Incorporating Mexican California
The incorporation of California meant that the thousands of Mexican people there could become citizens of the United States or could return to Mexico. Mexicans who had long been established in California struggled to retain their culture, property, and political influence as Americans set their sights on the territory.
New U.S. laws were not extended equally to Mexicans in California. Unlike many Californio families, Ygnacio and Ysabel Del Valle were successful in maintaining legal ownership of their land.
The Del Valle Family
As leaders in the social, cultural, and political life of southern California, Ygnacio and Ysabel Del Valle helped maintain the Californio identity of Mexican colonial Catholics, even after incorporation. They worked hard to keep their cultural identity, in part through family, language, and dress.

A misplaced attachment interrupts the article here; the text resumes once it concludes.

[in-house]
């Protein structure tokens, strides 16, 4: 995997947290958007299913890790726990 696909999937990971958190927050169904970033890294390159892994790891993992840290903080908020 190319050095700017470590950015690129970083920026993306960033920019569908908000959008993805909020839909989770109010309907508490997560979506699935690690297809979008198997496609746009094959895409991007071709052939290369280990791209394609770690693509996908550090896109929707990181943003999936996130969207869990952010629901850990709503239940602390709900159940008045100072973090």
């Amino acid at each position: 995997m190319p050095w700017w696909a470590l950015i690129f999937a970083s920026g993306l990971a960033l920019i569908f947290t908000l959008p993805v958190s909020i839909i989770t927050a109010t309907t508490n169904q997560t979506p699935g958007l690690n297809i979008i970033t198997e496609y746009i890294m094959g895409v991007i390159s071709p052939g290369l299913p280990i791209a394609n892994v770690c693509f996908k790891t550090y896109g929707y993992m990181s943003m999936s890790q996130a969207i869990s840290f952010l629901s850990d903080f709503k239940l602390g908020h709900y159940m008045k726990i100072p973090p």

Strict U.S. laws made it difficult for Californio families to prove ownership of their land. Unlike many, the Del Valles successfully established their claim. Rancho Camulos profited from the demand for cattle with the influx of people into California after 1848, and later diversified into citrus, grapes, and other crops.
Maintaining Californio Culture
Ysabel Del Valle helped preserve the family's Californio identity through religion. She maintained strong ties with the Catholic Daughters of Charity in Los Angeles and established a Roman Catholic chapel at the rancho, where family and visitors celebrated their faith.